Sunday, February 25, 2018

My Black History Month 2018

Dr. Martin Luther King was assassinated on April 4, 1968 nearly fifty years ago. The site of that tragic event at the Lorraine Motel in Memphis, Tennessee, is now, the location of the National Civil Rights Museum. We took a road trip from Saint Louis to Memphis that allowed us to spend a good part of Saturday afternoon over President’s Day weekend perusing that remarkable place.

The Saint Louis Art Museum marked Black History Month with a variety of programming, including two film screenings The Black Power Mixtape, 1967-1975 on Saturday, February 24th and “I Am Not Your Negro” on Sunday, February 25th. The Black Power Mixtape 1967-1975 looks at the people, society, culture, and style that fueled an era of convulsive change with contemporary audio interviews from leading African American artists, activists, musicians and scholars. Utilizing an innovative format that riffs on the popular 1970s mixtape format, the film is a cinematic and musical journey into the black communities of America. I Am Not Your Negro envisions the book James Baldwin never finished, a radical narration about race in America, using the writer’s original words, as read by actor Samuel L. Jackson. Alongside a flood of rich archival material, the film draws upon Baldwin’s notes on the lives and assassinations of Medgar Evers, Malcolm X and Martin Luther King Jr. to explore and bring a fresh perspective to the racial narrative in America.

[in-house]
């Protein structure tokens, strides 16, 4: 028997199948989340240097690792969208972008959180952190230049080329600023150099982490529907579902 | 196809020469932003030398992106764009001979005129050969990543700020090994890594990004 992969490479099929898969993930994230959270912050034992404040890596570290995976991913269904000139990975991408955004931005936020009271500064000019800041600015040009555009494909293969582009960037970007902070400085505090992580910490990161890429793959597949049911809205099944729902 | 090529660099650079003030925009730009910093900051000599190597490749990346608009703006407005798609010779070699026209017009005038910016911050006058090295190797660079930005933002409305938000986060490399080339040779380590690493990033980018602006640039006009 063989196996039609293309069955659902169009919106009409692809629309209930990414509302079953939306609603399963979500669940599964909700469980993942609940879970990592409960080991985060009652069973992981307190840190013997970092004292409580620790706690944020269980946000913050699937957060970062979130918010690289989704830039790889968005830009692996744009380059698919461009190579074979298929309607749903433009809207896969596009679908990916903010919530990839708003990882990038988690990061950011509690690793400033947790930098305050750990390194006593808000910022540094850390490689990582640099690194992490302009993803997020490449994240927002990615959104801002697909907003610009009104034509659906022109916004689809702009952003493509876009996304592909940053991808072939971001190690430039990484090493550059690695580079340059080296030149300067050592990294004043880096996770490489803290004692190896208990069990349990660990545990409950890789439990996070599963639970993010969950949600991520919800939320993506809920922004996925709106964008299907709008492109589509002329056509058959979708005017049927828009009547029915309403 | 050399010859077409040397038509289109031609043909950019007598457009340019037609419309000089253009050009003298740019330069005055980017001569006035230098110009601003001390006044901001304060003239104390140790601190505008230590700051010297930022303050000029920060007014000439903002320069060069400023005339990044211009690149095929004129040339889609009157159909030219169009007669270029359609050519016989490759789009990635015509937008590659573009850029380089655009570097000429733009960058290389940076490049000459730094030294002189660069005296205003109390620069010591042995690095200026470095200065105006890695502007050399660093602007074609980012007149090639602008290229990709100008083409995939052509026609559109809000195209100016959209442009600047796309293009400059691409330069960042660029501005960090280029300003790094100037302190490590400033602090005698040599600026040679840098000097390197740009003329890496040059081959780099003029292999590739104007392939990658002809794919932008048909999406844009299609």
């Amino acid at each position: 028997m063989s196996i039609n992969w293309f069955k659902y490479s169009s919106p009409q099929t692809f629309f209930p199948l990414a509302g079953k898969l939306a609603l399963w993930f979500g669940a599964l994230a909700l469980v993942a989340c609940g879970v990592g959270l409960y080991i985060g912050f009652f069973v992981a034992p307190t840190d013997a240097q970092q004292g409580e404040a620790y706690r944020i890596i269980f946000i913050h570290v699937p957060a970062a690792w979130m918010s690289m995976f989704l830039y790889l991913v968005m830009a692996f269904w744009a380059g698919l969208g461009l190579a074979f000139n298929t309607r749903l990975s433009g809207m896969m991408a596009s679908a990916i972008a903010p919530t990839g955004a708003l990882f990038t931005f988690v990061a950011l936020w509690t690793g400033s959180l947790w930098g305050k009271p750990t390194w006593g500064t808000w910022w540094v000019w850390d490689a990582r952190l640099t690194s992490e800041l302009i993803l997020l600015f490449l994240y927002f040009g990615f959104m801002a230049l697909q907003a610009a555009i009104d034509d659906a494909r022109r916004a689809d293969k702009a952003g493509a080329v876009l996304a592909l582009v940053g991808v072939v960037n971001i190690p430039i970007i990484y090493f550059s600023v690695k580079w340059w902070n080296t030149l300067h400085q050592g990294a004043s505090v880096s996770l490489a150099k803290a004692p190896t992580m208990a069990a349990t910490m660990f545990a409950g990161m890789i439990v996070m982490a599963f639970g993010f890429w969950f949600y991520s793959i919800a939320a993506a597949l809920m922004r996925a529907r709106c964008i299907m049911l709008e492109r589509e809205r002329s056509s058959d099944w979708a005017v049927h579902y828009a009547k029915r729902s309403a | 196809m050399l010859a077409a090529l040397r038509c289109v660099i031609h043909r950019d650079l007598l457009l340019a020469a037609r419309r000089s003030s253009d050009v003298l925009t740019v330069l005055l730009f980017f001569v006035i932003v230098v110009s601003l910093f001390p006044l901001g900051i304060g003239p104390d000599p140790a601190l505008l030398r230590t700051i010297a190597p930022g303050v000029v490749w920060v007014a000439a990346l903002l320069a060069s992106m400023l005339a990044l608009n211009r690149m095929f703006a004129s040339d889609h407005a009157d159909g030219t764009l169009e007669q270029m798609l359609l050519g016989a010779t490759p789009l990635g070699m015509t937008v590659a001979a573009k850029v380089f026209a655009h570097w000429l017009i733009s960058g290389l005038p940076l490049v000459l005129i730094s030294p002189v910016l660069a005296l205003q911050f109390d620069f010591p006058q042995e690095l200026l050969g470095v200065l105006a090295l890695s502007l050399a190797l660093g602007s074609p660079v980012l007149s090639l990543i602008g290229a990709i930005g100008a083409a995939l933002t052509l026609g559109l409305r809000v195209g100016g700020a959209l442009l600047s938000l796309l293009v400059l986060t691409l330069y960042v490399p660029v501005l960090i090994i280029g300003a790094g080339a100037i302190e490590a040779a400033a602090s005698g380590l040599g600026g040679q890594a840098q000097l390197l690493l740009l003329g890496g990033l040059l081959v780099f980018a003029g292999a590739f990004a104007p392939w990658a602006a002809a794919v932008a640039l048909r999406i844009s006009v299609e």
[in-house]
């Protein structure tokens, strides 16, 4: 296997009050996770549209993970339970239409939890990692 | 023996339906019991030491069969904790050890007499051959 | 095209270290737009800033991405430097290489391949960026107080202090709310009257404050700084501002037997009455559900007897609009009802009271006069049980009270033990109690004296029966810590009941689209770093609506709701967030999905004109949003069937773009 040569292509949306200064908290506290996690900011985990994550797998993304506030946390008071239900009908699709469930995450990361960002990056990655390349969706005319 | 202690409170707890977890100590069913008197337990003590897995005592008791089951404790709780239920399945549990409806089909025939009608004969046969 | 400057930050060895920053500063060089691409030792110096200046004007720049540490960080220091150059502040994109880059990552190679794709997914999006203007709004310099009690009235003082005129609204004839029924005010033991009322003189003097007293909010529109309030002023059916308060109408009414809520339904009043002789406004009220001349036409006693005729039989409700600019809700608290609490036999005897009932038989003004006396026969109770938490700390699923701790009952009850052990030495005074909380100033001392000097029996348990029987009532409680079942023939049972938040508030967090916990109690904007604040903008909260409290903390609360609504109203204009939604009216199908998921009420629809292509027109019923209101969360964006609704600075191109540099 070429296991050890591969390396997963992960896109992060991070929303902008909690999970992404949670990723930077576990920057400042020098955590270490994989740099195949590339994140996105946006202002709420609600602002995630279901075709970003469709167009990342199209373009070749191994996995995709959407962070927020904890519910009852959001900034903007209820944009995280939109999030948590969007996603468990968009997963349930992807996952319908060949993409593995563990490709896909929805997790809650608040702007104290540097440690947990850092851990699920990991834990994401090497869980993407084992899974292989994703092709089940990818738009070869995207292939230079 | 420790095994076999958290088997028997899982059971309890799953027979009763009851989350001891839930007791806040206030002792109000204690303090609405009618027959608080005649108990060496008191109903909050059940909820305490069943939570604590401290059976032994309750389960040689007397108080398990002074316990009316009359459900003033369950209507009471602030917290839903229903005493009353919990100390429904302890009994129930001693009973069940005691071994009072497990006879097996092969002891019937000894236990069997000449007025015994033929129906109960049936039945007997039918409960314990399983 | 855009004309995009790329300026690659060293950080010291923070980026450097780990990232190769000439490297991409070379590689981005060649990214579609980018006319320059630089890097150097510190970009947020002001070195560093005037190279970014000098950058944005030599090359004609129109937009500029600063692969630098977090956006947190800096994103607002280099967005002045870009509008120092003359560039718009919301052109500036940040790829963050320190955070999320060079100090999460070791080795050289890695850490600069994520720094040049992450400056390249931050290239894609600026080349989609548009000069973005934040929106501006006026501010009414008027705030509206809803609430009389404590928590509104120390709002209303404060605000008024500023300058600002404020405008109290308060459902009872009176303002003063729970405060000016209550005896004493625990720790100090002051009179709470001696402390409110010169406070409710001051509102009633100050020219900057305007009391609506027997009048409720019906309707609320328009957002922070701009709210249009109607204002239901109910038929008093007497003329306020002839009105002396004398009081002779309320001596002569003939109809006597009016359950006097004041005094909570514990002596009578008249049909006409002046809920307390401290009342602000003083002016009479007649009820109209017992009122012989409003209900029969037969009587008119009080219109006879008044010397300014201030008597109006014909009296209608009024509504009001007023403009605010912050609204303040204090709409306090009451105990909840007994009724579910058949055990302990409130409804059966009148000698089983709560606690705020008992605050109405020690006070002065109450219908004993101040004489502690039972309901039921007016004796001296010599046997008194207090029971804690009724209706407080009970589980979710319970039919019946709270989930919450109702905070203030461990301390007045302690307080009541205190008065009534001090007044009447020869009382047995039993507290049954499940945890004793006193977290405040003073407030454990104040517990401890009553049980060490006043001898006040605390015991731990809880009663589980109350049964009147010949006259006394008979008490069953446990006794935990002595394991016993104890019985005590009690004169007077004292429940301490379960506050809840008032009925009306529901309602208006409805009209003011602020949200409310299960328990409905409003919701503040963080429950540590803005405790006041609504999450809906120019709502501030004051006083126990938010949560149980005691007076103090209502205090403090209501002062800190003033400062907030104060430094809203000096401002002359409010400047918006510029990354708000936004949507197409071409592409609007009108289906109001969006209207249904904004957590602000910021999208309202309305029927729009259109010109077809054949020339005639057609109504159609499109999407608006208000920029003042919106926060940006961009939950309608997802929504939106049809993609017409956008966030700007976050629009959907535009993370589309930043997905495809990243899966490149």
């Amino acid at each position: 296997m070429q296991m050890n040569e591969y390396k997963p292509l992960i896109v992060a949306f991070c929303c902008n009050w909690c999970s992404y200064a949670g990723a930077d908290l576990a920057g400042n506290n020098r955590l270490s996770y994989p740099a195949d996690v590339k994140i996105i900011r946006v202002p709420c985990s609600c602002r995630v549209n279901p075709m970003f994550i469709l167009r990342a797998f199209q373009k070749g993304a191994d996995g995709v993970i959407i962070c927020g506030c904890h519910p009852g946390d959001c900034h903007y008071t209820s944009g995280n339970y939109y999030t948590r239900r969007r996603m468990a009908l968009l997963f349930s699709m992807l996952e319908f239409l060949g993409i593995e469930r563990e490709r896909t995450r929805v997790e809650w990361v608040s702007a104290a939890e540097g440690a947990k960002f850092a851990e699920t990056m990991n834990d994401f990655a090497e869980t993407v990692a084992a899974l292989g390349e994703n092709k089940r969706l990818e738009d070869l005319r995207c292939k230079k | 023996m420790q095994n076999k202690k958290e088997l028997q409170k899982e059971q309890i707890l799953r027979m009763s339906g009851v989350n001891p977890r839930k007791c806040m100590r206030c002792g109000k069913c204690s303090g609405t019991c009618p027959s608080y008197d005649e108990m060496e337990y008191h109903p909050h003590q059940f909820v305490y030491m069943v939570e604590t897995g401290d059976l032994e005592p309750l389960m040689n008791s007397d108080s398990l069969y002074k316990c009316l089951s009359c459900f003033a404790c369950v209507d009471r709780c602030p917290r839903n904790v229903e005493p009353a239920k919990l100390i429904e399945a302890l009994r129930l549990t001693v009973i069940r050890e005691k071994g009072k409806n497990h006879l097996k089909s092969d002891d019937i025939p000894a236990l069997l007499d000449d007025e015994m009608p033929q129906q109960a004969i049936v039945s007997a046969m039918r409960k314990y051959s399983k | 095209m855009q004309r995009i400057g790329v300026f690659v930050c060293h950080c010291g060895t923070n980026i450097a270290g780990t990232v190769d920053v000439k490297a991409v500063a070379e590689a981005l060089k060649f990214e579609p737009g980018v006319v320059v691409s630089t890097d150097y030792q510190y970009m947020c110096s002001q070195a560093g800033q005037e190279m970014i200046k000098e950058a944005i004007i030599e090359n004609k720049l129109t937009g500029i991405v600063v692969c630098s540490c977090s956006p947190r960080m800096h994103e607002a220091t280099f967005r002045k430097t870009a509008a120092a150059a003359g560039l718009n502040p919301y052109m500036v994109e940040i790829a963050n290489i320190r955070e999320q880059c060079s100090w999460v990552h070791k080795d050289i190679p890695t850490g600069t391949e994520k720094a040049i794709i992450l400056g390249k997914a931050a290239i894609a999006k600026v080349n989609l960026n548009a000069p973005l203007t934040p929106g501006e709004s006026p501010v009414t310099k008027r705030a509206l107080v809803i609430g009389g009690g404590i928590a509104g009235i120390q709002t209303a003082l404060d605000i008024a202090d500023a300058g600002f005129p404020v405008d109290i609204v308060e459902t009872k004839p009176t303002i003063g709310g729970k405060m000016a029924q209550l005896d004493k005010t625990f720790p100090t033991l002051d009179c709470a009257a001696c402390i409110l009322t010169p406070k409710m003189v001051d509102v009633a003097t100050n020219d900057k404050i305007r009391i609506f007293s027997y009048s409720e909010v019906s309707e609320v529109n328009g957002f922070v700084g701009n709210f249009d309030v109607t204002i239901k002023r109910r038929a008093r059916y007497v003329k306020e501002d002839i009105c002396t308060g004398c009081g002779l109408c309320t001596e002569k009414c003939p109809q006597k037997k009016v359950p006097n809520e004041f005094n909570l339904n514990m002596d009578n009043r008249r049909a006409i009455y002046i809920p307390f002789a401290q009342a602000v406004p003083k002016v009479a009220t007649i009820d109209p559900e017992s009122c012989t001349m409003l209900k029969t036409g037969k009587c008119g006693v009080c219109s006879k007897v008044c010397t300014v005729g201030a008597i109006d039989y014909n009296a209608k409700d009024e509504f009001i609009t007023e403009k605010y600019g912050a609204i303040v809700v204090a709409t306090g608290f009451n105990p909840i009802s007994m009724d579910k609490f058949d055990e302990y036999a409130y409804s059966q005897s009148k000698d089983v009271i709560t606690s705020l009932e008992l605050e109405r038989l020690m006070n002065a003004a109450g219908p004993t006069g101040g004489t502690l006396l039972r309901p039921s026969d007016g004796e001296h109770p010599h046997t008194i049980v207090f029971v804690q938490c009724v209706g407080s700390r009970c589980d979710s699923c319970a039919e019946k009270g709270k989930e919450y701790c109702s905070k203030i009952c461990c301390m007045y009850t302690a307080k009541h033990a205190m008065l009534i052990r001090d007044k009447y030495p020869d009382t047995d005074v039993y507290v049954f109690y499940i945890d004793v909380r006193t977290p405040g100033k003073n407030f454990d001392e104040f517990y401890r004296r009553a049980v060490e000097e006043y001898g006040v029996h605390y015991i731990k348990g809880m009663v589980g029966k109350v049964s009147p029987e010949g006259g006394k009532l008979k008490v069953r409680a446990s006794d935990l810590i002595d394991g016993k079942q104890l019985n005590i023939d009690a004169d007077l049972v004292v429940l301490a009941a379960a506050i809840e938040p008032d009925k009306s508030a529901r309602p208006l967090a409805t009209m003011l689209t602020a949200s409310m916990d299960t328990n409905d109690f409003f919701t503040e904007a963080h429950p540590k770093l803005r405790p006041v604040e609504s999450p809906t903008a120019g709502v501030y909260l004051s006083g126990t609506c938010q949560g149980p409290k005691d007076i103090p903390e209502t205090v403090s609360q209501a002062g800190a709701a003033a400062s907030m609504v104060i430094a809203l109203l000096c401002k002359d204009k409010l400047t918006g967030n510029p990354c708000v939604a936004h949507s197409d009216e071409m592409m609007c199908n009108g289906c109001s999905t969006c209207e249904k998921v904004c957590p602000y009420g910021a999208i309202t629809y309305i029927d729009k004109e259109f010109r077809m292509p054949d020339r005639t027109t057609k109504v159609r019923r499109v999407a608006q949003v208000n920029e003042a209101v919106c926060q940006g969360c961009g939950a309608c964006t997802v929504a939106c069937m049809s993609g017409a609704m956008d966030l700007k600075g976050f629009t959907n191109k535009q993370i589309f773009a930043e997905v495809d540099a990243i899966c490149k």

Meanwhile, the Missouri History Museum’s exhibition #1 in Civil Rights: The African American Freedom Struggle in St. Louis examines the local civil rights movement and the city’s leading role in advancing the cause of racial justice from ground-level activism to groundbreaking supreme court rulings.

This year, perhaps my sensibility has been heightened with Special School District’s engagement with the Cambio Group. SSD is demonstrating this year an effort, among other things, to improve cultural competence. I am a white man in America and cannot help but feel reflective when history, notably the events of the last fifty years, marks the struggle.